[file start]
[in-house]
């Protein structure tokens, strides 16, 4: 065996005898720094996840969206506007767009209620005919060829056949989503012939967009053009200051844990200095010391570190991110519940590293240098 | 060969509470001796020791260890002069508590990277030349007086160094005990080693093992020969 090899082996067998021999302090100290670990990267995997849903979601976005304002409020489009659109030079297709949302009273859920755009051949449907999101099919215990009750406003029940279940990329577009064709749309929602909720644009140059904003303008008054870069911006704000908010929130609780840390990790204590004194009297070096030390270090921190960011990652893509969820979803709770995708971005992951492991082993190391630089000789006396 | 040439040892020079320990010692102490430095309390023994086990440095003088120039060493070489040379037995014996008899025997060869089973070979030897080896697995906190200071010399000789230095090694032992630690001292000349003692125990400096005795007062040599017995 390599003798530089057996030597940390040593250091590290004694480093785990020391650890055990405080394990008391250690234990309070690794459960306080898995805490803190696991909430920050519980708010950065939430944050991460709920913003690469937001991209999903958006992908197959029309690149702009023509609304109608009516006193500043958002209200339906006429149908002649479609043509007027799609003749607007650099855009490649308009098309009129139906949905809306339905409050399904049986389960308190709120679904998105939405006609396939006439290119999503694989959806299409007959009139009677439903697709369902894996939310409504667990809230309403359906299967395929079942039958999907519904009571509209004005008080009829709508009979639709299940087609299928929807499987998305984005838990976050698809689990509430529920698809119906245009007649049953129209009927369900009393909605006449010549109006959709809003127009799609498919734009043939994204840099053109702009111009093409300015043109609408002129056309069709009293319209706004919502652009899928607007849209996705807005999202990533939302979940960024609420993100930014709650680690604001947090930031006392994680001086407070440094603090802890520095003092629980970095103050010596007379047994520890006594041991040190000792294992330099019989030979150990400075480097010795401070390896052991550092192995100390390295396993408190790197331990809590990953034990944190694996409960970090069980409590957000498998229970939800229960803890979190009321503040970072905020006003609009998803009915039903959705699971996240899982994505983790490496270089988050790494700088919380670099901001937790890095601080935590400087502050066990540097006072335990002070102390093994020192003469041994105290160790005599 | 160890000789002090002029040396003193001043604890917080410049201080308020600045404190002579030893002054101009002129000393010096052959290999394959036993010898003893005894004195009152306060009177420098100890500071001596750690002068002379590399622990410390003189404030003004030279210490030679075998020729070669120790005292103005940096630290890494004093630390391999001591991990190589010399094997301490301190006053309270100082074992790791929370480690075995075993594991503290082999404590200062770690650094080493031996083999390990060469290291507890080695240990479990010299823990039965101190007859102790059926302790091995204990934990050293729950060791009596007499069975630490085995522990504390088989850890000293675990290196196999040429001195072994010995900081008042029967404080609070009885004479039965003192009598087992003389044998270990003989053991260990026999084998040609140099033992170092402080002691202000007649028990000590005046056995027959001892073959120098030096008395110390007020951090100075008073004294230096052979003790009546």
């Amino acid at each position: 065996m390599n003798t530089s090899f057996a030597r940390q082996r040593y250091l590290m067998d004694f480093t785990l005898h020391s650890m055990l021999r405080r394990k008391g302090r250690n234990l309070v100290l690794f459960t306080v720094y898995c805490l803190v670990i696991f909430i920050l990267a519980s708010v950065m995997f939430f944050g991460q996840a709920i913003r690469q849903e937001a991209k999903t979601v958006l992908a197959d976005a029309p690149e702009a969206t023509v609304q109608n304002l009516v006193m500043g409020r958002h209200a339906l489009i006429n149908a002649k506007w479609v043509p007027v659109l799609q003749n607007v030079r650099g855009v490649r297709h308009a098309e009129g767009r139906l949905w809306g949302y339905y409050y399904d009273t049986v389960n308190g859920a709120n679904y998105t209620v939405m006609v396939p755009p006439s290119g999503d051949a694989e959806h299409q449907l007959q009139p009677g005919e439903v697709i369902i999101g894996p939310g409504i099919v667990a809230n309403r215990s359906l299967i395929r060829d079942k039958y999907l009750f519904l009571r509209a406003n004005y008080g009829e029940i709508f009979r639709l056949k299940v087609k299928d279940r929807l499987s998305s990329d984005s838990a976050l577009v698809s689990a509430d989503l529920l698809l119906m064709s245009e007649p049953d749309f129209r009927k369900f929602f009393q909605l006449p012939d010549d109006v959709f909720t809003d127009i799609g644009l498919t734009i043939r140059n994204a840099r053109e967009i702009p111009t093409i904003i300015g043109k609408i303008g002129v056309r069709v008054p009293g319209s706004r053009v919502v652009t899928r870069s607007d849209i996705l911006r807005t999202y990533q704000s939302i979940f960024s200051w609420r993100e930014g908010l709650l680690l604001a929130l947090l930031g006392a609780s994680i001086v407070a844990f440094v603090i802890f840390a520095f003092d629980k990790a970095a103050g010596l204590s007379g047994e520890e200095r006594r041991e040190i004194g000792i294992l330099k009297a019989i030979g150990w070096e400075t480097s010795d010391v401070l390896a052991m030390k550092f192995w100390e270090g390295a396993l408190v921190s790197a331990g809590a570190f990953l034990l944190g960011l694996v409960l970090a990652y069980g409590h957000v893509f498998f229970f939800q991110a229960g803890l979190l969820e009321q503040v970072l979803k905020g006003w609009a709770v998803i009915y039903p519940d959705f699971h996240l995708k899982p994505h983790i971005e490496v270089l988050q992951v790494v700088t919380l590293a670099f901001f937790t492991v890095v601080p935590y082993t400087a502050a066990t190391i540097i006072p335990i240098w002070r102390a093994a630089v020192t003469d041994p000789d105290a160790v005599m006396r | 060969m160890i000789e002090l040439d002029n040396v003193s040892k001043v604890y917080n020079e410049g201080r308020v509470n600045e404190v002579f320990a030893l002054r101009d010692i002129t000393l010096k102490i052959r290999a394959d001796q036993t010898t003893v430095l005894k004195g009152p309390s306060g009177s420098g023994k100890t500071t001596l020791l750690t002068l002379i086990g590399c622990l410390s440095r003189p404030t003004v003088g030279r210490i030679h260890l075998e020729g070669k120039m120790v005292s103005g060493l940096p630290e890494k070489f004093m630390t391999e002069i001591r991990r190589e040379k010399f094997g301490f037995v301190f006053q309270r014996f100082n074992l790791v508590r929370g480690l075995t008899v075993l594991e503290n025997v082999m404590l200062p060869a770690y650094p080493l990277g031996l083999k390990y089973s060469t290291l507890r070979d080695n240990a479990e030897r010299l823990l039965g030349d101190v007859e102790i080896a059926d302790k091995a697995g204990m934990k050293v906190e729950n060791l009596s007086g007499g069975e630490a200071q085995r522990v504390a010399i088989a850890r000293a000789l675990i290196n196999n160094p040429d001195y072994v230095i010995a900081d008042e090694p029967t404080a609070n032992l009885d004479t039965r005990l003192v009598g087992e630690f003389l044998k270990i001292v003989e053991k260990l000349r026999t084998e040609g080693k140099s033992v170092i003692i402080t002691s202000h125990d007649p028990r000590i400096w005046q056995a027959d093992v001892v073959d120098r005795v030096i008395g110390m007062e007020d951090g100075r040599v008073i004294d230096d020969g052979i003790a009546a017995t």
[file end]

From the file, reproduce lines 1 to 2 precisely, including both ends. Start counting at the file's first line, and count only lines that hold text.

[in-house]
């Protein structure tokens, strides 16, 4: 065996005898720094996840969206506007767009209620005919060829056949989503012939967009053009200051844990200095010391570190991110519940590293240098 | 060969509470001796020791260890002069508590990277030349007086160094005990080693093992020969 090899082996067998021999302090100290670990990267995997849903979601976005304002409020489009659109030079297709949302009273859920755009051949449907999101099919215990009750406003029940279940990329577009064709749309929602909720644009140059904003303008008054870069911006704000908010929130609780840390990790204590004194009297070096030390270090921190960011990652893509969820979803709770995708971005992951492991082993190391630089000789006396 | 040439040892020079320990010692102490430095309390023994086990440095003088120039060493070489040379037995014996008899025997060869089973070979030897080896697995906190200071010399000789230095090694032992630690001292000349003692125990400096005795007062040599017995 390599003798530089057996030597940390040593250091590290004694480093785990020391650890055990405080394990008391250690234990309070690794459960306080898995805490803190696991909430920050519980708010950065939430944050991460709920913003690469937001991209999903958006992908197959029309690149702009023509609304109608009516006193500043958002209200339906006429149908002649479609043509007027799609003749607007650099855009490649308009098309009129139906949905809306339905409050399904049986389960308190709120679904998105939405006609396939006439290119999503694989959806299409007959009139009677439903697709369902894996939310409504667990809230309403359906299967395929079942039958999907519904009571509209004005008080009829709508009979639709299940087609299928929807499987998305984005838990976050698809689990509430529920698809119906245009007649049953129209009927369900009393909605006449010549109006959709809003127009799609498919734009043939994204840099053109702009111009093409300015043109609408002129056309069709009293319209706004919502652009899928607007849209996705807005999202990533939302979940960024609420993100930014709650680690604001947090930031006392994680001086407070440094603090802890520095003092629980970095103050010596007379047994520890006594041991040190000792294992330099019989030979150990400075480097010795401070390896052991550092192995100390390295396993408190790197331990809590990953034990944190694996409960970090069980409590957000498998229970939800229960803890979190009321503040970072905020006003609009998803009915039903959705699971996240899982994505983790490496270089988050790494700088919380670099901001937790890095601080935590400087502050066990540097006072335990002070102390093994020192003469041994105290160790005599 | 160890000789002090002029040396003193001043604890917080410049201080308020600045404190002579030893002054101009002129000393010096052959290999394959036993010898003893005894004195009152306060009177420098100890500071001596750690002068002379590399622990410390003189404030003004030279210490030679075998020729070669120790005292103005940096630290890494004093630390391999001591991990190589010399094997301490301190006053309270100082074992790791929370480690075995075993594991503290082999404590200062770690650094080493031996083999390990060469290291507890080695240990479990010299823990039965101190007859102790059926302790091995204990934990050293729950060791009596007499069975630490085995522990504390088989850890000293675990290196196999040429001195072994010995900081008042029967404080609070009885004479039965003192009598087992003389044998270990003989053991260990026999084998040609140099033992170092402080002691202000007649028990000590005046056995027959001892073959120098030096008395110390007020951090100075008073004294230096052979003790009546």